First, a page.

Monday, February 22, 2016


Community gardener harvesting a bit of greens from his plot.

Last November I decided to join a community garden here in town where I now live. There were a few spots available of both small and large plots. These plots were available for a twenty-five dollar donation no matter the size. I opted for the small size -- figured I could handle it better considering my ancient age.

After I paid my donation I took a stroll through the garden. All the plots had been pretty much bedded down for the winter. But I did spy something of interest to me. A tree stump that was being used as a sitting stool in the corner of one of the gardens spots. Why was the stump of interest to me? It was the sapsucker holes that surrounded the stump forming circular rows up and down the whole piece. I saw it as an example of nature's art in the garden created by a Red-Headed Sapsucker.

Here is a close up of the stump. View this excellent article (lots of fantastic photos) by Bird Note of the Western Red-Headed Sapsucker doing the things that Sapsuckers do. The most interesting part of this article is their relationship with hummingbirds. Enjoy.

Wednesday, February 17, 2016


Most mornings, when I wake in the winter season, my apartment complex is surrounded with a gray fog of varying densities. With the fog one notices the outlines of trees with their skeleton branches that seem to be reaching out for one another presenting a mystical look for viewers like me. The dark branches are leafless at this time of year, Most of the trees that I view from my apartment are Big Leaf  Maple -- a very common tree in Norhtwest Oregon.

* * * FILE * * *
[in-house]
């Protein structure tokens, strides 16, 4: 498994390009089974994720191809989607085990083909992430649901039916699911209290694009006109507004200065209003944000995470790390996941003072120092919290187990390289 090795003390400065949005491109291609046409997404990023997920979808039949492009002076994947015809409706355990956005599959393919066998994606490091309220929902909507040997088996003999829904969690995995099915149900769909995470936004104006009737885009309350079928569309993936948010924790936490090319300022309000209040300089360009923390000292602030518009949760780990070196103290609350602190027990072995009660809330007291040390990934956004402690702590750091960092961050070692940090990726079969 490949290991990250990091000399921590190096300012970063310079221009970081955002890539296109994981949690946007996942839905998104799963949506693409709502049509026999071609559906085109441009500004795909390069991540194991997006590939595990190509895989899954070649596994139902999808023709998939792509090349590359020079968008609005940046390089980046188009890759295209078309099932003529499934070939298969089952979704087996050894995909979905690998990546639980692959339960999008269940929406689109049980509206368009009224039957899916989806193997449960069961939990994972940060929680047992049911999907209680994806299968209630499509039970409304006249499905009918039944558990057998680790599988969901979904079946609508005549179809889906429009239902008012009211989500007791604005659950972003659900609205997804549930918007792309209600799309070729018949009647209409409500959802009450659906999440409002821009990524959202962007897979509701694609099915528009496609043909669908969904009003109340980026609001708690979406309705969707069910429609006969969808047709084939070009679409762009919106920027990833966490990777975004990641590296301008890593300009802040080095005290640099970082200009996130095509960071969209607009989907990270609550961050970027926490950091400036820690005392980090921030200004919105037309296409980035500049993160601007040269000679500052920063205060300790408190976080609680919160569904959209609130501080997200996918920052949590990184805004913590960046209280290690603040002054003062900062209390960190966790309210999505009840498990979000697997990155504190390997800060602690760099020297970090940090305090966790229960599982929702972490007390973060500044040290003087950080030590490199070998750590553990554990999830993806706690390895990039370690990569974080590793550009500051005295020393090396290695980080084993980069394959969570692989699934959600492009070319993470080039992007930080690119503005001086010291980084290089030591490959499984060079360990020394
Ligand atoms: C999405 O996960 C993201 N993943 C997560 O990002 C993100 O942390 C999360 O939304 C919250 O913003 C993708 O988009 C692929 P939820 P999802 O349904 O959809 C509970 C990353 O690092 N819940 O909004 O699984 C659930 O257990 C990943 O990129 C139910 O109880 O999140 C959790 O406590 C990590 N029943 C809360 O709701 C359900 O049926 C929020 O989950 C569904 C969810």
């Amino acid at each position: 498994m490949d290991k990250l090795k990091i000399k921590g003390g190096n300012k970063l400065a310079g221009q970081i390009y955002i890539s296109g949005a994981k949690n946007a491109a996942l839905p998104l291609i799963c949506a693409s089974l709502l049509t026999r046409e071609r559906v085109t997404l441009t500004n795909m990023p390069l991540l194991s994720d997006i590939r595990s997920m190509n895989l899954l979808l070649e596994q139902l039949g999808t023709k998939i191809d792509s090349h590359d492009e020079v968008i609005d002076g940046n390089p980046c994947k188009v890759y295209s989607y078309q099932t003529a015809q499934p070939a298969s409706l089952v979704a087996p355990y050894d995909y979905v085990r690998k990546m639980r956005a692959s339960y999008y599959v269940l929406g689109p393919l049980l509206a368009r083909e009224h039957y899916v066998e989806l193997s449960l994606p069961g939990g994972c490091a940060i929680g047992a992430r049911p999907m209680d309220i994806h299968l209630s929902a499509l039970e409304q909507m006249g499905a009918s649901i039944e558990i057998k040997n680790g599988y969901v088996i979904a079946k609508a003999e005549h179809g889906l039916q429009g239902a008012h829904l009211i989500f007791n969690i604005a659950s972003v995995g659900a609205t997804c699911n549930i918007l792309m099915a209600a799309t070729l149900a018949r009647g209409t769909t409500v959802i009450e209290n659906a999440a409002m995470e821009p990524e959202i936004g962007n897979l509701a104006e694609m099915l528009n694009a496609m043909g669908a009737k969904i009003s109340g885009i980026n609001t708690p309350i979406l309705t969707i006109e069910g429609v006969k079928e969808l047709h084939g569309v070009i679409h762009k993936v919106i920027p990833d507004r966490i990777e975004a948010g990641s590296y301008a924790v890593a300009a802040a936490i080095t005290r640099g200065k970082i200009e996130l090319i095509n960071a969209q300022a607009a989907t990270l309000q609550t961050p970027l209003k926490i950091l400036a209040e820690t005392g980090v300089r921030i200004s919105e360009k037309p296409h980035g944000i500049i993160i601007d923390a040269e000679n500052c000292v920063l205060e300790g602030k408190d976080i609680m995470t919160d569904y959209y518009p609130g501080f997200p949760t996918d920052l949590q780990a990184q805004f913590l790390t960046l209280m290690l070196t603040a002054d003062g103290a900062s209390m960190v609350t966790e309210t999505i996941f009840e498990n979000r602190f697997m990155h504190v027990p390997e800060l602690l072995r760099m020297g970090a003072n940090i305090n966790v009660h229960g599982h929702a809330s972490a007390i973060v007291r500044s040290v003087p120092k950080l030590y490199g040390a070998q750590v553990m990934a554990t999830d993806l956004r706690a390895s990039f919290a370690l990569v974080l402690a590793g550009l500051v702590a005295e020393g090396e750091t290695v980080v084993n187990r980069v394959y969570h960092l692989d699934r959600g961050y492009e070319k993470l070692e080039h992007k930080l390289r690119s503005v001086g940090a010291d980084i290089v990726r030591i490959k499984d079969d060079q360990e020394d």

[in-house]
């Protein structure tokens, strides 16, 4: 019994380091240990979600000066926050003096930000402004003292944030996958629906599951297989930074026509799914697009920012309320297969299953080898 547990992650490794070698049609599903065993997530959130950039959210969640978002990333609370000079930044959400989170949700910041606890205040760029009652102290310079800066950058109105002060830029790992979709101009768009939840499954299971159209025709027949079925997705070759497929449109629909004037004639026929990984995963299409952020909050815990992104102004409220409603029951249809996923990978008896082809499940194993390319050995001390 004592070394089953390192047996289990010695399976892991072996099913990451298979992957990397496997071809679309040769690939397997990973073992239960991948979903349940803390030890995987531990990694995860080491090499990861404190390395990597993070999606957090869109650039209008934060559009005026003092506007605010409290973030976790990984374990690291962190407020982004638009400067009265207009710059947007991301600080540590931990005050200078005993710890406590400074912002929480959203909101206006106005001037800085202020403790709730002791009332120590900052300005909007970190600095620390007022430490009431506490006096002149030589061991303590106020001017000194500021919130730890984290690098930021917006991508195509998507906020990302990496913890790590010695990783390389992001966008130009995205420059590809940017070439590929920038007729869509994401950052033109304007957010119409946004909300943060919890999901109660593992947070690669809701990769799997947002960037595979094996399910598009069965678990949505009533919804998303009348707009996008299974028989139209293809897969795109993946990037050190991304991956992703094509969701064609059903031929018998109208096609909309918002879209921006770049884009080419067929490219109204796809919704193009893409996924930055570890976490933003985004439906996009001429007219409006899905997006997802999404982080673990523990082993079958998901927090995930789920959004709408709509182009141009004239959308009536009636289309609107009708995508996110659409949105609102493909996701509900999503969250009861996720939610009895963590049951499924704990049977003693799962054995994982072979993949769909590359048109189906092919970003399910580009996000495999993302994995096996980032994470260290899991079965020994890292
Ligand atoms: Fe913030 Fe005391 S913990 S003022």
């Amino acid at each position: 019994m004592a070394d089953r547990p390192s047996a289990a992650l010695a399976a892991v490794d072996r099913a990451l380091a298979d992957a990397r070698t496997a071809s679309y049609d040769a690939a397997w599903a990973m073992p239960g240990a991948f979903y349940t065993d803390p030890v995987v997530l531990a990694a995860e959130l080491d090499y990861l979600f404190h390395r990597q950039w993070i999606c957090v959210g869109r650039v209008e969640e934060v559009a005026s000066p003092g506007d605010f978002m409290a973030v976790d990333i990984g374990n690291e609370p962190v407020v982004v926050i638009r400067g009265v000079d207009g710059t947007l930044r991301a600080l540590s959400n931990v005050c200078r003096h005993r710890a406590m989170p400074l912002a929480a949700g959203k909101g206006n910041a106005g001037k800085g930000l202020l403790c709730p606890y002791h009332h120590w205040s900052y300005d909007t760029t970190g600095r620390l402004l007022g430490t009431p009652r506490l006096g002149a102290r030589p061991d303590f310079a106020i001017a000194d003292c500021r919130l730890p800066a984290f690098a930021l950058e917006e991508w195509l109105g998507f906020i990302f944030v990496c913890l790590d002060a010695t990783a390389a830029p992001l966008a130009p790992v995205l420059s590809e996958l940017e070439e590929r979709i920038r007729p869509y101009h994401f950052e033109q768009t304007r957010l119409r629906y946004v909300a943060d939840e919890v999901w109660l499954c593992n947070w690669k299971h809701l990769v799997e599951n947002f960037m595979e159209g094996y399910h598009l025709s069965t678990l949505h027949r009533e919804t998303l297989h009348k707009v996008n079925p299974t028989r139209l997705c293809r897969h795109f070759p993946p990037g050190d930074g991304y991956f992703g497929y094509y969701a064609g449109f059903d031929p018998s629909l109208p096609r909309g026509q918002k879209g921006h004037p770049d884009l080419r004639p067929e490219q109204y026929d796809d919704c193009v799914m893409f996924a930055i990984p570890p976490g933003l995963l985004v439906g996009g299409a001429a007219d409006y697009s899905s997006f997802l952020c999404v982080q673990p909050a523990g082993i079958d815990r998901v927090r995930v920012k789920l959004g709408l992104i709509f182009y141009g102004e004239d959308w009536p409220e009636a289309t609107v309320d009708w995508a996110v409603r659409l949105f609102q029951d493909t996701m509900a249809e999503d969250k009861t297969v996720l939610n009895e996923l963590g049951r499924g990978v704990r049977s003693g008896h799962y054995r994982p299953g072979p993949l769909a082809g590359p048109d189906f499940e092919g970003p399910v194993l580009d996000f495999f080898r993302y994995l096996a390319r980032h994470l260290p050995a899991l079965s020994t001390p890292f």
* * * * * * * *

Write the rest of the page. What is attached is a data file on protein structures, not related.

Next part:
By noon usually the fog has cleared but not always. Sometimes it hangs around all day. On those days my favorite thing to do is to curl up inside and read and read and read. Above are the skeleton looking branches, again, of another Big Leaf. Behind is a large Douglas Fir that even though it is a beautiful green seems gray from the fog.  Everything seems enclosed like you are living in a small world. 

As the fog lifts some color can be seen on the trees again. Above are some patches of vivid green moss climbing up one of the Big Leafs. This particular tree is right outside my door. Lately a western red headed woodpecker has been visiting every day in the morning -- checking out the moss. I think it holds insects for him to consume. Just maybe. 


Gathering Moss -- A  Natural and Cultural History of Mosses.  by Robin Wall Kimmerer

Trees and Shrubs of the Pacific Northwest by Mark Turner and Ellen Huhlm

Wednesday, February 10, 2016


Apartment Complex Snail-Mail Boxes

Located at the edge of a medium sized small town in Oregon is a complex of four hundred apartments -- this is where I presently live. Trees are abundant here as well as birds and other critters. All to my liking. 

Culturally it is a laid back complex consisting of a diverse community -- many of them students at the local state university. Here one is allowed to have dogs. Thanks for that as I have Daisy my big black lab. 

The complex has located our snail-mail boxes along the entrance road where one need only walk a small jaunt to pick up mail

Each time I take a stroll to pick up my mail I smile at the industrial looking boxes standing all in a row. They do the job well of keeping our mail safe but I always equate them to one-legged robot distributors. I miss my old mail boxes of Kentucky that always had an air of character about them. 

 Here are some examples of Kentucky mailboxes that I would see as I rode around enjoying the scenery.

Hand painted mailboxes were quite popular. 

One of the mail boxes above is my old Kentucky box which was located along a dirt road. A cow pasture was behind the boxes and I would often say hello to the cows if they were near my box.

A gathering of old Kentucky mailboxes above are  full of character. I often wonder if someday we will no longer see these old boxes along the roads as we travel. Do you think we will ever see the day when everything will be digital mail?

Friday, February 5, 2016


Has come to town 
With a yellow petticoat 
And a pretty green gown

Nature Report from Oregon. 

My first sign of spring -- daffodils -- February 4th -- rather early I would say. 
A true sign of hope that nature will perform her bountiful  pageantry again for us to enjoy. Sometimes winter just seems like it wants to stay forever. Are you always glad when you discover your first signs of spring?